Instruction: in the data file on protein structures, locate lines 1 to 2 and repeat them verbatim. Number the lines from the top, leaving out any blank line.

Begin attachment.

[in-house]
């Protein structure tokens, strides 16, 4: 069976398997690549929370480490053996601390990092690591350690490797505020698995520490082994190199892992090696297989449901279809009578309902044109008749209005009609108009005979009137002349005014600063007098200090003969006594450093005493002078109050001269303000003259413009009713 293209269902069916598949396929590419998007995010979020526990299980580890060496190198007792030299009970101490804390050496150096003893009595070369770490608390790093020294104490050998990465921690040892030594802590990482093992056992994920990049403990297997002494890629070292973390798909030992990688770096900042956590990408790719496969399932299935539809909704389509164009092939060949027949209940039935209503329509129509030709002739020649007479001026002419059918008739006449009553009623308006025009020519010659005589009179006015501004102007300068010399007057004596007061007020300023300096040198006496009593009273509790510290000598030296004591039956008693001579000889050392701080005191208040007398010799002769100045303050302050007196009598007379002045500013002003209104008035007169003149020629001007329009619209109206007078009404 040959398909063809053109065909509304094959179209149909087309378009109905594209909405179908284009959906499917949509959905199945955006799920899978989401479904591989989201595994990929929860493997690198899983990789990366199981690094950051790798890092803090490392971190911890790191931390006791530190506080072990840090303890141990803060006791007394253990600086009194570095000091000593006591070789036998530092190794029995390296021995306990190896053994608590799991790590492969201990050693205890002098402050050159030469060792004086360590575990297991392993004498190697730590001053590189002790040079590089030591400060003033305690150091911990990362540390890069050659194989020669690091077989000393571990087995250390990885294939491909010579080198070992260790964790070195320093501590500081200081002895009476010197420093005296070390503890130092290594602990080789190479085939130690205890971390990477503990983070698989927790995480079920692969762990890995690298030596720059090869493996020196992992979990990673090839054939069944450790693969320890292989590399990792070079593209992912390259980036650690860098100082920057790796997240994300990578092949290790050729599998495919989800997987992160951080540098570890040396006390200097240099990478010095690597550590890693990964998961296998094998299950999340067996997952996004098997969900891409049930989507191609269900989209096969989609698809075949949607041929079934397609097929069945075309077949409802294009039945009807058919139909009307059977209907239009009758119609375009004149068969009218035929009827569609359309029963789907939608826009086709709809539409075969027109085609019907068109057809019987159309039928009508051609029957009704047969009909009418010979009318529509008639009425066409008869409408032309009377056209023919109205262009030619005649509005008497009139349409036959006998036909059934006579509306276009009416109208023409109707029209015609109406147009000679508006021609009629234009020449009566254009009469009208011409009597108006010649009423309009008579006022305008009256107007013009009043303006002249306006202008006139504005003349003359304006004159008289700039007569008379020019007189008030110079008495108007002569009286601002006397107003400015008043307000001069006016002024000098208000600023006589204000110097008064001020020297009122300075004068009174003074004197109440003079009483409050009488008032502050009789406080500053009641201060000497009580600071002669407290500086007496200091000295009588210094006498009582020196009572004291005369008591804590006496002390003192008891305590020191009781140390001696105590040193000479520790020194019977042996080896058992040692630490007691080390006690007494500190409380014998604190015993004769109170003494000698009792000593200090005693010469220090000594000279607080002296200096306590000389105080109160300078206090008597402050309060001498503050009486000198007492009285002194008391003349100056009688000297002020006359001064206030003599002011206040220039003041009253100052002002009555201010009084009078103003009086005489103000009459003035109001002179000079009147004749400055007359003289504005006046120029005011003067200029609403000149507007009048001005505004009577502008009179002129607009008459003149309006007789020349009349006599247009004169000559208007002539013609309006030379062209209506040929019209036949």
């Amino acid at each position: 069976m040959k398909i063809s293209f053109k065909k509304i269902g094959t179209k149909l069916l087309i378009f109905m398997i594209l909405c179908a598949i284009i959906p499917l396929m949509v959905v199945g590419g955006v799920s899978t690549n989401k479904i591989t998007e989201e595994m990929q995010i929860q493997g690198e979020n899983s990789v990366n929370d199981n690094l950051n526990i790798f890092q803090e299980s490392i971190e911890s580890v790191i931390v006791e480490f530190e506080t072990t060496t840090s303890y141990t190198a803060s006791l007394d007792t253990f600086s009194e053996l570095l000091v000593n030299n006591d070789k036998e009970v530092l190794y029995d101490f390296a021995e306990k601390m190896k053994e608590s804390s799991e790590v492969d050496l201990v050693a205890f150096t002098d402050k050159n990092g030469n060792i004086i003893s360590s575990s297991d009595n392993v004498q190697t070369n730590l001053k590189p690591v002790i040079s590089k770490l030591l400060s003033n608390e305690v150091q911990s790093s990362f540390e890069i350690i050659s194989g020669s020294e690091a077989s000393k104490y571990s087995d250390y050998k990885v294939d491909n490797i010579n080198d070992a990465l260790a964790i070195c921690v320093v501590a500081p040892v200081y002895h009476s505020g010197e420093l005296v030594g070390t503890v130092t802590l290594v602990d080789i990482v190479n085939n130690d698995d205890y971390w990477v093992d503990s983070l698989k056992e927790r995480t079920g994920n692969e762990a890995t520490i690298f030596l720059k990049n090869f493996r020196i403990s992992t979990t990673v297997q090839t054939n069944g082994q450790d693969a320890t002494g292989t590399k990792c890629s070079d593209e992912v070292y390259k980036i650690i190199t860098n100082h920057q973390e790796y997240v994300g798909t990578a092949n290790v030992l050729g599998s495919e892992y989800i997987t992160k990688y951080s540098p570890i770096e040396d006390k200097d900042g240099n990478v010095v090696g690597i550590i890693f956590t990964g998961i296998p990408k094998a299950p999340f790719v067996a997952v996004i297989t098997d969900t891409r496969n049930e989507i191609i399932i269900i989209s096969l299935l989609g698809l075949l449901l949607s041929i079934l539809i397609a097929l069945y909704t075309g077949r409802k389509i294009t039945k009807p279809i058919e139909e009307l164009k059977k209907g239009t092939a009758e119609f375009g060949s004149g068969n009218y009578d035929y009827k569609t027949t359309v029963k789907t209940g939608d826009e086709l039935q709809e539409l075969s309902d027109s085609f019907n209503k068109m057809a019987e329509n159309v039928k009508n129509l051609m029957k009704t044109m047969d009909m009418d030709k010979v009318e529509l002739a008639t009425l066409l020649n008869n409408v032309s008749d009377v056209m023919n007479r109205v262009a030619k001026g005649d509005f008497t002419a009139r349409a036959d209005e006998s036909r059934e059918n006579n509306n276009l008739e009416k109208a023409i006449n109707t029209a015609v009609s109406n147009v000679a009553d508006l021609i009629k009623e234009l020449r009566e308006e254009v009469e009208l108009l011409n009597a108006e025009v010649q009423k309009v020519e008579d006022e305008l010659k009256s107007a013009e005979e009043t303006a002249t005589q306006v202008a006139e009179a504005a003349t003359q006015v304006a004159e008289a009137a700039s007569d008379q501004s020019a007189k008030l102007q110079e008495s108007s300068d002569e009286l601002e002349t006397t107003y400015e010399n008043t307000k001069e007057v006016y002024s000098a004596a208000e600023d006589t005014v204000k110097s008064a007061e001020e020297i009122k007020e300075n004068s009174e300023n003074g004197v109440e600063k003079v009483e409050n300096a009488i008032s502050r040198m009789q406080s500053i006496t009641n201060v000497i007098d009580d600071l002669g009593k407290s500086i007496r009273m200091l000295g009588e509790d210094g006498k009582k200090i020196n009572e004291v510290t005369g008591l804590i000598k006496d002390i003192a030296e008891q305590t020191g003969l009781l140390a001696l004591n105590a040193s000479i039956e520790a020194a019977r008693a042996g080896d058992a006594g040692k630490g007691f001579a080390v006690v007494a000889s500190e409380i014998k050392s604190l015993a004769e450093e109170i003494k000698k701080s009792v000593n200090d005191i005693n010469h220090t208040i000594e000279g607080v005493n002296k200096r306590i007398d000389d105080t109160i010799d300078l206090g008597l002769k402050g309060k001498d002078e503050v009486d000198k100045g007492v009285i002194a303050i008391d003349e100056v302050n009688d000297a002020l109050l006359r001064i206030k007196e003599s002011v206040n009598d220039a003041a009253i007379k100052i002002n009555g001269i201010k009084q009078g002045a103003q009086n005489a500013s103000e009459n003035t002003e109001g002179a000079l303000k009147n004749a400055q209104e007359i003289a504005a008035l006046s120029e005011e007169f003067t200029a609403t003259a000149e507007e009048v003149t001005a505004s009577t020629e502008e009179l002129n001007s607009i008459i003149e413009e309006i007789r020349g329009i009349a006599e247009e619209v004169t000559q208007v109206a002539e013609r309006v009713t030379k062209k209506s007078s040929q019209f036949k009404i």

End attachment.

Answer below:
[in-house]
């Protein structure tokens, strides 16, 4: 069976398997690549929370480490053996601390990092690591350690490797505020698995520490082994190199892992090696297989449901279809009578309902044109008749209005009609108009005979009137002349005014600063007098200090003969006594450093005493002078109050001269303000003259413009009713 293209269902069916598949396929590419998007995010979020526990299980580890060496190198007792030299009970101490804390050496150096003893009595070369770490608390790093020294104490050998990465921690040892030594802590990482093992056992994920990049403990297997002494890629070292973390798909030992990688770096900042956590990408790719496969399932299935539809909704389509164009092939060949027949209940039935209503329509129509030709002739020649007479001026002419059918008739006449009553009623308006025009020519010659005589009179006015501004102007300068010399007057004596007061007020300023300096040198006496009593009273509790510290000598030296004591039956008693001579000889050392701080005191208040007398010799002769100045303050302050007196009598007379002045500013002003209104008035007169003149020629001007329009619209109206007078009404 040959398909063809053109065909509304094959179209149909087309378009109905594209909405179908284009959906499917949509959905199945955006799920899978989401479904591989989201595994990929929860493997690198899983990789990366199981690094950051790798890092803090490392971190911890790191931390006791530190506080072990840090303890141990803060006791007394253990600086009194570095000091000593006591070789036998530092190794029995390296021995306990190896053994608590799991790590492969201990050693205890002098402050050159030469060792004086360590575990297991392993004498190697730590001053590189002790040079590089030591400060003033305690150091911990990362540390890069050659194989020669690091077989000393571990087995250390990885294939491909010579080198070992260790964790070195320093501590500081200081002895009476010197420093005296070390503890130092290594602990080789190479085939130690205890971390990477503990983070698989927790995480079920692969762990890995690298030596720059090869493996020196992992979990990673090839054939069944450790693969320890292989590399990792070079593209992912390259980036650690860098100082920057790796997240994300990578092949290790050729599998495919989800997987992160951080540098570890040396006390200097240099990478010095690597550590890693990964998961296998094998299950999340067996997952996004098997969900891409049930989507191609269900989209096969989609698809075949949607041929079934397609097929069945075309077949409802294009039945009807058919139909009307059977209907239009009758119609375009004149068969009218035929009827569609359309029963789907939608826009086709709809539409075969027109085609019907068109057809019987159309039928009508051609029957009704047969009909009418010979009318529509008639009425066409008869409408032309009377056209023919109205262009030619005649509005008497009139349409036959006998036909059934006579509306276009009416109208023409109707029209015609109406147009000679508006021609009629234009020449009566254009009469009208011409009597108006010649009423309009008579006022305008009256107007013009009043303006002249306006202008006139504005003349003359304006004159008289700039007569008379020019007189008030110079008495108007002569009286601002006397107003400015008043307000001069006016002024000098208000600023006589204000110097008064001020020297009122300075004068009174003074004197109440003079009483409050009488008032502050009789406080500053009641201060000497009580600071002669407290500086007496200091000295009588210094006498009582020196009572004291005369008591804590006496002390003192008891305590020191009781140390001696105590040193000479520790020194019977042996080896058992040692630490007691080390006690007494500190409380014998604190015993004769109170003494000698009792000593200090005693010469220090000594000279607080002296200096306590000389105080109160300078206090008597402050309060001498503050009486000198007492009285002194008391003349100056009688000297002020006359001064206030003599002011206040220039003041009253100052002002009555201010009084009078103003009086005489103000009459003035109001002179000079009147004749400055007359003289504005006046120029005011003067200029609403000149507007009048001005505004009577502008009179002129607009008459003149309006007789020349009349006599247009004169000559208007002539013609309006030379062209209506040929019209036949």